5 Companies That Had A Rough Week

The Week Ending Jan. 16

This week's roundup of companies that had a rough week includes a plunge in sales at the Intel Mobile and Communications Group, a key executive departure from the Hewlett-Packard Printer and Personal Systems Group, Marriott's capitulation to criticism about its efforts to block guests' Wi-Fi devices, questions about the future of Google Glass, and a class-action settlement that will cost some big IT vendors million of dollars.

Intel Continues To Struggle In Mobile

Intel reported this week that revenue generated in 2014 by its Mobile and Communications Group, which develops processors for mobile phones and tablet computers, plunged 85 percent to $202 million from $1.38 billion in 2013. The group's operating loss for the year was a whopping $4.2 billion.

The chip giant's poor showing in the mobile arena tarnished an otherwise strong financial fourth quarter and full year, both of which saw revenue grow by 6 percent. The company's PC and data center groups reported strong Q4 growth, as did Intel's nascent Internet of Things Group.

Marriott Promises Not To Block Customers' Wi-Fi Devices

Marriott International ran up the white flag this week, promising not to block guests from using personal Wi-Fi devices inside the company's hotels. Marriott's decision follows a barrage of criticism that hit the hotel chain when it and the American Hospitality and Lodging Association asked the Federal Communications Commission for permission to block Wi-Fi devices on hotel properties.

Some guests use the personal Wi-Fi devices to connect their computers to the Internet through cellular service companies. Marriott proposed blocking the devices, saying they wanted to prevent hackers from establishing malicious hot spots, said a ReCode story. But angry customers saw the move as a way to force guests to use the hotel's Wi-Fi services. A group called Care2 launched a campaign to convince the FCC to deny Marriott's proposal.

In October the FCC fined Marriott $600,000 for blocking personal Wi-Fi devices at the Gaylord Opryland Hotel, which Marriott owns.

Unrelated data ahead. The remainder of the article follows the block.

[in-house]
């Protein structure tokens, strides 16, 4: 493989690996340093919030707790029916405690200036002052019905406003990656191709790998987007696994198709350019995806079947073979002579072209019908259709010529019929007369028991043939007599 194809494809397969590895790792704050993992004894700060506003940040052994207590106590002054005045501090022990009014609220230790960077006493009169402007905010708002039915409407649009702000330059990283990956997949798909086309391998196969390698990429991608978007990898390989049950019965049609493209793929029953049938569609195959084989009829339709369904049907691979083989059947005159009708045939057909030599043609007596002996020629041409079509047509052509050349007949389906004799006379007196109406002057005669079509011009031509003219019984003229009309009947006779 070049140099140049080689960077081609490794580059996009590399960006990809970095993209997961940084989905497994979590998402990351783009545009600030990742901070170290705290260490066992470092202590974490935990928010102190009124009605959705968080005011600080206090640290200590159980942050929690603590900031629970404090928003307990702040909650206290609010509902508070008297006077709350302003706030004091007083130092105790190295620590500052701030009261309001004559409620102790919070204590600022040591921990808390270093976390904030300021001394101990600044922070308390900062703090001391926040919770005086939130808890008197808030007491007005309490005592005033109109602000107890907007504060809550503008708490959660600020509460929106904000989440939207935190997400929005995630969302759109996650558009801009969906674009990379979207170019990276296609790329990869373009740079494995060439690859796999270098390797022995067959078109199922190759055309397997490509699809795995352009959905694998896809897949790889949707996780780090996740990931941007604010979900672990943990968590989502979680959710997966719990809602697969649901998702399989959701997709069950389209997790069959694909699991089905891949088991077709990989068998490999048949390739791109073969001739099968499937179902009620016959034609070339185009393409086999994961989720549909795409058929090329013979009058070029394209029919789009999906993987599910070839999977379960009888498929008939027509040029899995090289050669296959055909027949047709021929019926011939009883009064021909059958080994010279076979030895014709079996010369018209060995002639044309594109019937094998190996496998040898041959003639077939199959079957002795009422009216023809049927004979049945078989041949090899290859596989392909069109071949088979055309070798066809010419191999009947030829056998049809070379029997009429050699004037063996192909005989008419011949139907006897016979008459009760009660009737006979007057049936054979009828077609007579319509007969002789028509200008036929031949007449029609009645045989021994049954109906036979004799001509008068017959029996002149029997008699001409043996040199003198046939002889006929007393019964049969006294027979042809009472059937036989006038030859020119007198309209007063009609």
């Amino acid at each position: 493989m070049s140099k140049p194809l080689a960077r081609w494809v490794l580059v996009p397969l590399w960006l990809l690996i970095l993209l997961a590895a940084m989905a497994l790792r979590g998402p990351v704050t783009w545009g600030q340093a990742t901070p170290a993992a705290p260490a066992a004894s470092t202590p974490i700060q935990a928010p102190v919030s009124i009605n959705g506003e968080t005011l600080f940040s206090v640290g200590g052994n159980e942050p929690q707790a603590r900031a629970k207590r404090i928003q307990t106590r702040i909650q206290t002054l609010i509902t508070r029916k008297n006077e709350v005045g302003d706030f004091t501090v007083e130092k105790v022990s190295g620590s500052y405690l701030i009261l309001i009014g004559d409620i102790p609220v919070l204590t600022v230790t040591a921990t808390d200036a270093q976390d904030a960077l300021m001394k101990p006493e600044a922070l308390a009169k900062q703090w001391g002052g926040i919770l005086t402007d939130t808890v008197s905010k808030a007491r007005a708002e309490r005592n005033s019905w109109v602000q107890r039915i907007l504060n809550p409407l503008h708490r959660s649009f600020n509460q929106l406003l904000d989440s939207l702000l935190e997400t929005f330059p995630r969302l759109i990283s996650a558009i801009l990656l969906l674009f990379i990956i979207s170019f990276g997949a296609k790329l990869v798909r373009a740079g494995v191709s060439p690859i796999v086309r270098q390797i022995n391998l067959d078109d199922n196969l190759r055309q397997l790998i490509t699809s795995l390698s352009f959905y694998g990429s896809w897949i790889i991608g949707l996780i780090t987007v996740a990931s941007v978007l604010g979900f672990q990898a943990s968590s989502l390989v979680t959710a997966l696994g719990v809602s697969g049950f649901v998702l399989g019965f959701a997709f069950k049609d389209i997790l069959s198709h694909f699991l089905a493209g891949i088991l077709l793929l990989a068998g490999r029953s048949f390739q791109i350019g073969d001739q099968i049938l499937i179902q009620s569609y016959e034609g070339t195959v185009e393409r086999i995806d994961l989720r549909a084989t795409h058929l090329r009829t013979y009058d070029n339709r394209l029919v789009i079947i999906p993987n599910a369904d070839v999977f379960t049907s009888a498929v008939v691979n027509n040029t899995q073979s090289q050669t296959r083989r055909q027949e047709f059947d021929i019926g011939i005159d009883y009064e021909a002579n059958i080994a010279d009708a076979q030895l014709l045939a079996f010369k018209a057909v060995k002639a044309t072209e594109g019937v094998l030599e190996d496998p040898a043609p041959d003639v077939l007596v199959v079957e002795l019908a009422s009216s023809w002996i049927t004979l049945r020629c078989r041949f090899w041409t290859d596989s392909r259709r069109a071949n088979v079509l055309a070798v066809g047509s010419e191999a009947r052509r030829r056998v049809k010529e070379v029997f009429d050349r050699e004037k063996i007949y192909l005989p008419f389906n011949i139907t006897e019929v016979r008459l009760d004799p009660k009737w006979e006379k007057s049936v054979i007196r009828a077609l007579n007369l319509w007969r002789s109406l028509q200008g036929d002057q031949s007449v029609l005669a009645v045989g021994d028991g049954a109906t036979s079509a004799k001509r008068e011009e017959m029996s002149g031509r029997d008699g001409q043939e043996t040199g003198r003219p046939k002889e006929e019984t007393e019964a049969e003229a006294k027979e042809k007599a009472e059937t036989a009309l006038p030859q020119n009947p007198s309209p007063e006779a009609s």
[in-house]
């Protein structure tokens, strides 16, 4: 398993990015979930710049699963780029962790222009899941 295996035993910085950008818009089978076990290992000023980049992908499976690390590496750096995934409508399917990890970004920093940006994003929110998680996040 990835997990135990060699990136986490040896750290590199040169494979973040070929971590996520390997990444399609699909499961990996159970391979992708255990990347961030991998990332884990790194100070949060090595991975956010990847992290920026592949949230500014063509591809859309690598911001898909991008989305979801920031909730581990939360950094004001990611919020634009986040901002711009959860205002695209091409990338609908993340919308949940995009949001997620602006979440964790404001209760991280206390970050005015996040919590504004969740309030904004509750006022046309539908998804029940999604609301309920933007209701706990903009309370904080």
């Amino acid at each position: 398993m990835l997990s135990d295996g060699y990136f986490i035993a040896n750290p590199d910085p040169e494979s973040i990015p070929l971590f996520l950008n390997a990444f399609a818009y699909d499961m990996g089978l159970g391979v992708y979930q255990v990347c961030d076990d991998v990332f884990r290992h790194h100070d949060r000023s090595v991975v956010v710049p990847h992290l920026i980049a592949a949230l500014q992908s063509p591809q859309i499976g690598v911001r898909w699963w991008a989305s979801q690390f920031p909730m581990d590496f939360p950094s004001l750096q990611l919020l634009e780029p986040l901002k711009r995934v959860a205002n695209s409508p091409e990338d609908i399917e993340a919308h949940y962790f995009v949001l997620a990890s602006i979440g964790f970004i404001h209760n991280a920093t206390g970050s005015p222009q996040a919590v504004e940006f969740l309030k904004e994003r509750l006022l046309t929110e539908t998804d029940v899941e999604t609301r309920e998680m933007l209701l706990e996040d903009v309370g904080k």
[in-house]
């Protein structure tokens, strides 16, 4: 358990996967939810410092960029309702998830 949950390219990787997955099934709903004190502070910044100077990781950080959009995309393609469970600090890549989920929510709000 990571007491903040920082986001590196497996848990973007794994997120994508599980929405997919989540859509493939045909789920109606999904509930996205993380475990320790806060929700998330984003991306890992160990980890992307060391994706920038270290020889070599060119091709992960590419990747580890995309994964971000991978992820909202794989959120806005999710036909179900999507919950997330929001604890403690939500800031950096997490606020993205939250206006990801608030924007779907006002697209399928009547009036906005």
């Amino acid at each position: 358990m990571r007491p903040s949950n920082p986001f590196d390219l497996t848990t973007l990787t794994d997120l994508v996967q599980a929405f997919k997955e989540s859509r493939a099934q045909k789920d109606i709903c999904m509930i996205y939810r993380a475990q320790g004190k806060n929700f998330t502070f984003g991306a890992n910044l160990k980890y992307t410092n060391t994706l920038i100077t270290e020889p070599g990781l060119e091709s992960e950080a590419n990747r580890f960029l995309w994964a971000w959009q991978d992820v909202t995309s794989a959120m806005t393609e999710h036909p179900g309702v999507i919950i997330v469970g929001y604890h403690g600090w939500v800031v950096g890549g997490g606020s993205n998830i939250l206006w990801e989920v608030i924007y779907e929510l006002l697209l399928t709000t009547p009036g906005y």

HP Printing And Personal Systems Exec Leaves For Apple Job

This week word got out that 20-year Hewlett-Packard veteran John Solomon, most recently general manager of the company's consumer printing global business unit, had departed to become Apple's new vice president of enterprise and government.

Such executive comings-and-goings are par for the course in the IT industry. But Solomon's exit is more worrisome for HP given that the company is in the process of splitting into two Fortune 50 companies, target date Nov. 1. The Personal and Printing Group will become its own company and needs veteran managerial expertise to make it work.

Several solution providers see Solomon's departure as a worrisome sign that HP execs are on the lookout for their best career option -- even if it's not with HP.

Can You See A Future For Google Glass?

Google this week said the company is ending its Google Glass Explorer Program in its Google(x) labs and will halt sales of the Google Glass Explorer Edition to individuals as of Jan. 19.

The announcement, made in a blog posted Thursday, was titled "We're graduating from Google(x) labs." But the blog was vague about where Google Glass goes from here other than to say the team working on the technology would continue outside Google(x), and everyone can expect "to see future versions of Glass when they're ready."

A number of news reports about Google's move painted a dire portrait for the future of the much-hyped Google Glass.

Apple, Google, Others To Pay $415 Million To Settle Anti-Poaching Lawsuit

Four Silicon Valley giants have agreed to cough up $415 million to settle a 64,000-person class-action lawsuit that charged Apple, Google, Intel and Adobe with secretly agreeing not to poach each others' employees.

According to a Reuters story, the employees brought the suit charging that by conspiring not to hire away each others' workers, the companies limited employee mobility and were able to keep salaries lower.

While the companies had previously agreed to settle the case for $324.5 million, the plaintiffs in the case had demanded a new trial. That led to the new settlement for the reported $415 million, Reuters said.